An article published by the Summit Daily discusses the recent election results and their impact on early childhood. Full text below:
Summit County ballot initiative 1A passed, tacking a mill levy on Summit County property owners that will raise $8.8 million per year for the next ten years for early childhood care, behavioral health programs, fire mitigation, recycling and public infrastructure.
Though the initiative was attacked for bundling five disparate issues on to one ballot question, it still won handily with nearly 60 percent of the vote with 11,251 votes counted as of publication.
Tamara Drangstveit, executive director of the Family and Intercultural Resource Center and a leader of the Yes on 1A campaign, said she was proud of Summit County for “doing the right thing.”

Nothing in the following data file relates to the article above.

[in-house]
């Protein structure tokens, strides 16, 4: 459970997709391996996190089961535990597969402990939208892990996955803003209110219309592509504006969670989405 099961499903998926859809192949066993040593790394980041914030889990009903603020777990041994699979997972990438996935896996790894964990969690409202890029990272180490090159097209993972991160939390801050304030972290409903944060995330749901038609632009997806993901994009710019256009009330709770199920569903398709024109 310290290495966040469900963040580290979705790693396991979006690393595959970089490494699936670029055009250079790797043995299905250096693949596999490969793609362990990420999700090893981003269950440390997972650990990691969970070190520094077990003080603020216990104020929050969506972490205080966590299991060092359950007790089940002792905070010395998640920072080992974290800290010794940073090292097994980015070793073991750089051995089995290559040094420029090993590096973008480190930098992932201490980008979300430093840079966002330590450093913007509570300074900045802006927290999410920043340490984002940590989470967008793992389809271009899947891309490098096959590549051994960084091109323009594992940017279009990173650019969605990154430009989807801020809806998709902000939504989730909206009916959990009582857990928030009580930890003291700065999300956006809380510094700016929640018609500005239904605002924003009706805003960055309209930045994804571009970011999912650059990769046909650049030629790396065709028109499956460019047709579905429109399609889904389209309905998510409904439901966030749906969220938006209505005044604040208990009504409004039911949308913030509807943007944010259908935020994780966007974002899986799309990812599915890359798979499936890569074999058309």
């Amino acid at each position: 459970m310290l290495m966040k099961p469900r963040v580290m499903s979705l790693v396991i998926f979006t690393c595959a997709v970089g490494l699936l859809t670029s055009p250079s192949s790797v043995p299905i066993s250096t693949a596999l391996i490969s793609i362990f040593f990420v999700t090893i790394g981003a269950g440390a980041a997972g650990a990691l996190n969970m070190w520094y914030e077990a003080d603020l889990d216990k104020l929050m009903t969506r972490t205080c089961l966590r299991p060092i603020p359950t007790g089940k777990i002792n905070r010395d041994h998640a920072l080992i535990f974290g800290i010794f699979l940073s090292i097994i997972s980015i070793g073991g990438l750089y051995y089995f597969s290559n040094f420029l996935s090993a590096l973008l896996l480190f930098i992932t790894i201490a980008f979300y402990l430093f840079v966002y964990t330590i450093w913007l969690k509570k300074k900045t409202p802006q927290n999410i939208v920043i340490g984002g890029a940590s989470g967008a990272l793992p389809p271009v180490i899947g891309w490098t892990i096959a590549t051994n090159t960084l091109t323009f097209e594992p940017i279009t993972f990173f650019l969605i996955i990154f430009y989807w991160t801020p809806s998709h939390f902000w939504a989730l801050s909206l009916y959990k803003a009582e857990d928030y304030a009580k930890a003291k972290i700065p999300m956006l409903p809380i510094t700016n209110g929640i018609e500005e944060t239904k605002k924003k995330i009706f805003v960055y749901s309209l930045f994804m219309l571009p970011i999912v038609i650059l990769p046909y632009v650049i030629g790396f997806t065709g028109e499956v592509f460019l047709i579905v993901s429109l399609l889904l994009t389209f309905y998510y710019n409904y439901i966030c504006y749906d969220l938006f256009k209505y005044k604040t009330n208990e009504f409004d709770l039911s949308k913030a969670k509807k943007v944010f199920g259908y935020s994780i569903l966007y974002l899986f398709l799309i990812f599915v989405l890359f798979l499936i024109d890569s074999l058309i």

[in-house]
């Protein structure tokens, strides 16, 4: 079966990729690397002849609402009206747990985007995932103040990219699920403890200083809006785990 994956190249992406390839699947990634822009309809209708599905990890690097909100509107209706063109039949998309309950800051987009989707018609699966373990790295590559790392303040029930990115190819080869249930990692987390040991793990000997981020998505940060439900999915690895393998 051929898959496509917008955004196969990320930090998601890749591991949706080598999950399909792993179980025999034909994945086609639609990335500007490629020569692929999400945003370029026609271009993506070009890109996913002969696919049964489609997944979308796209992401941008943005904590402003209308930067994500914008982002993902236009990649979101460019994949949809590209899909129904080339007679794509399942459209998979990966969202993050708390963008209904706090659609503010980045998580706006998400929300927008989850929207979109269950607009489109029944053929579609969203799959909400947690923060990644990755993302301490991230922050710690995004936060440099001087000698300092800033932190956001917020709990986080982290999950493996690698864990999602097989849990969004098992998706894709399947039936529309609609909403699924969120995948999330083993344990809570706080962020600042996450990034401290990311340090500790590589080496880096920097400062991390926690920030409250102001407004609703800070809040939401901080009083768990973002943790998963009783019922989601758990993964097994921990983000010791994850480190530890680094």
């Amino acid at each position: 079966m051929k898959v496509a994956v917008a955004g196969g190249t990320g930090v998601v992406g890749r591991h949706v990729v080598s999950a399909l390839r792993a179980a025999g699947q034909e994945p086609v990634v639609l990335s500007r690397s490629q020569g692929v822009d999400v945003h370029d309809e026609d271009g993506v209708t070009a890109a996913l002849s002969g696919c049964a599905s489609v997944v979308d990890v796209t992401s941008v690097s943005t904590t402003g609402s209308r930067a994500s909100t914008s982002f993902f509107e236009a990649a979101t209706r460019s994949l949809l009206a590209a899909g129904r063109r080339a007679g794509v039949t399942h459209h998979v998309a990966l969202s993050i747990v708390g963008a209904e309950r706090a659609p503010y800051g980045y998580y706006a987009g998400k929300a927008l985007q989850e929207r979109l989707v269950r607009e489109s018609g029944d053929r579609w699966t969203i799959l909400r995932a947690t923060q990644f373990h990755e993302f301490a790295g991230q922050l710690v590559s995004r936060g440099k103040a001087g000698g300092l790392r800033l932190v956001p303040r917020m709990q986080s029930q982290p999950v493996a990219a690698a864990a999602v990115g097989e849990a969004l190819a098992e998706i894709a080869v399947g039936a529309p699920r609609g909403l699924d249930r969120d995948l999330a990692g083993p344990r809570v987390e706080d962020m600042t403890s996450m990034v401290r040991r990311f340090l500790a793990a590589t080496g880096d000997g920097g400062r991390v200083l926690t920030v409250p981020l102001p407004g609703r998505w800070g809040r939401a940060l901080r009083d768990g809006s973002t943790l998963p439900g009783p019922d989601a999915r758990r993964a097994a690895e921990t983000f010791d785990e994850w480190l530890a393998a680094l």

“We are so grateful to Summit County voters for doing the right thing here,” Drangstveit said. “We’ve said all along it’s not easy for Summit County’s working families to raise their families here, and this initiative will go a long way to helping them.”
As far as behavioral health, Drangstveit cited Summit’s high suicide rate in why the funding toward Building Hope and associated behavioral health programs is so important.
Jen Schenk, another leader of the Yes on 1A initiative, said she was also pleased that Summit voters approved a path to sustainability.
“I’m super excited,” Schenk said. “Recycling is really poor in Summit County, so this is a huge step to getting recycling up to the levels it needs to be, and so we can provide more recycling services to the citizens of Summit County.”
County commissioner Karn Stiegelmeier was also happy with 1A passing, as it gives the county funding it desperately needs to address the critical areas.
“We are really appreciative that Summit County voters recognize these essential needs, as they help make Summit County the awesome place it is,” Stiegelmeier said.